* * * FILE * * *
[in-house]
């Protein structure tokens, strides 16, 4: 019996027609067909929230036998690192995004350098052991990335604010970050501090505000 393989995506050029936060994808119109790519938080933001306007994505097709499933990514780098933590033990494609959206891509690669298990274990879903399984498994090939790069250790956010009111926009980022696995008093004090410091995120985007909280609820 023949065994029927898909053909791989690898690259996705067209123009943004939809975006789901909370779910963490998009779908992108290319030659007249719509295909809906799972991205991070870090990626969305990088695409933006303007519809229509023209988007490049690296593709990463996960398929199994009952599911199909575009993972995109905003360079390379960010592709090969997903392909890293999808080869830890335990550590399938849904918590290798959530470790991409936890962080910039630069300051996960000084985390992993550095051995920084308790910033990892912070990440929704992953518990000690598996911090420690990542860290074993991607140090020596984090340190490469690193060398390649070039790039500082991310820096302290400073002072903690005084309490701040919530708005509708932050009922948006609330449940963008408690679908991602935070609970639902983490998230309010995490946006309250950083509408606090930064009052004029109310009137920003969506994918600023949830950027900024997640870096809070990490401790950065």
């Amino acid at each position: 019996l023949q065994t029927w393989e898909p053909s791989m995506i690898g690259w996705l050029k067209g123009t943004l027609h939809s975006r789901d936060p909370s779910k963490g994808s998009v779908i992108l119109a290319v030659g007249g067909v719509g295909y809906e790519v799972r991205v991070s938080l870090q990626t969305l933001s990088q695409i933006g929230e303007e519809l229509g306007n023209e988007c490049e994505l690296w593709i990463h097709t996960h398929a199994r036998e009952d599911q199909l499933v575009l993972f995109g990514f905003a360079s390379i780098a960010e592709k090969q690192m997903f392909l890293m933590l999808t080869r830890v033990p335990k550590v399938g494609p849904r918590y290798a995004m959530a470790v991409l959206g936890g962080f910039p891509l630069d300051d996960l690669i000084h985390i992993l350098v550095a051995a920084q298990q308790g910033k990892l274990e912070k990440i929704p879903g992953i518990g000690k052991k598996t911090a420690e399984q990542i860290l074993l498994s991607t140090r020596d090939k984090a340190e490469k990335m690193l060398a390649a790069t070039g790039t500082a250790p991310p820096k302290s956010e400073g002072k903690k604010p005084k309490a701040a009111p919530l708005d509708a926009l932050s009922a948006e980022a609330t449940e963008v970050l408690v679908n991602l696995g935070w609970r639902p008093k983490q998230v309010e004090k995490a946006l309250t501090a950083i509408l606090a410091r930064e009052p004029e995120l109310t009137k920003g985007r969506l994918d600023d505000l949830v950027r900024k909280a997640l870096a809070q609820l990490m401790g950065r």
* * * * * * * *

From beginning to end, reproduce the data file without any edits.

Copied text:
[in-house]
């Protein structure tokens, strides 16, 4: 019996027609067909929230036998690192995004350098052991990335604010970050501090505000 393989995506050029936060994808119109790519938080933001306007994505097709499933990514780098933590033990494609959206891509690669298990274990879903399984498994090939790069250790956010009111926009980022696995008093004090410091995120985007909280609820 023949065994029927898909053909791989690898690259996705067209123009943004939809975006789901909370779910963490998009779908992108290319030659007249719509295909809906799972991205991070870090990626969305990088695409933006303007519809229509023209988007490049690296593709990463996960398929199994009952599911199909575009993972995109905003360079390379960010592709090969997903392909890293999808080869830890335990550590399938849904918590290798959530470790991409936890962080910039630069300051996960000084985390992993550095051995920084308790910033990892912070990440929704992953518990000690598996911090420690990542860290074993991607140090020596984090340190490469690193060398390649070039790039500082991310820096302290400073002072903690005084309490701040919530708005509708932050009922948006609330449940963008408690679908991602935070609970639902983490998230309010995490946006309250950083509408606090930064009052004029109310009137920003969506994918600023949830950027900024997640870096809070990490401790950065």
């Amino acid at each position: 019996l023949q065994t029927w393989e898909p053909s791989m995506i690898g690259w996705l050029k067209g123009t943004l027609h939809s975006r789901d936060p909370s779910k963490g994808s998009v779908i992108l119109a290319v030659g007249g067909v719509g295909y809906e790519v799972r991205v991070s938080l870090q990626t969305l933001s990088q695409i933006g929230e303007e519809l229509g306007n023209e988007c490049e994505l690296w593709i990463h097709t996960h398929a199994r036998e009952d599911q199909l499933v575009l993972f995109g990514f905003a360079s390379i780098a960010e592709k090969q690192m997903f392909l890293m933590l999808t080869r830890v033990p335990k550590v399938g494609p849904r918590y290798a995004m959530a470790v991409l959206g936890g962080f910039p891509l630069d300051d996960l690669i000084h985390i992993l350098v550095a051995a920084q298990q308790g910033k990892l274990e912070k990440i929704p879903g992953i518990g000690k052991k598996t911090a420690e399984q990542i860290l074993l498994s991607t140090r020596d090939k984090a340190e490469k990335m690193l060398a390649a790069t070039g790039t500082a250790p991310p820096k302290s956010e400073g002072k903690k604010p005084k309490a701040a009111p919530l708005d509708a926009l932050s009922a948006e980022a609330t449940e963008v970050l408690v679908n991602l696995g935070w609970r639902p008093k983490q998230v309010e004090k995490a946006l309250t501090a950083i509408l606090a410091r930064e009052p004029e995120l109310t009137k920003g985007r969506l994918d600023d505000l949830v950027r900024k909280a997640l870096a809070q609820l990490m401790g950065r």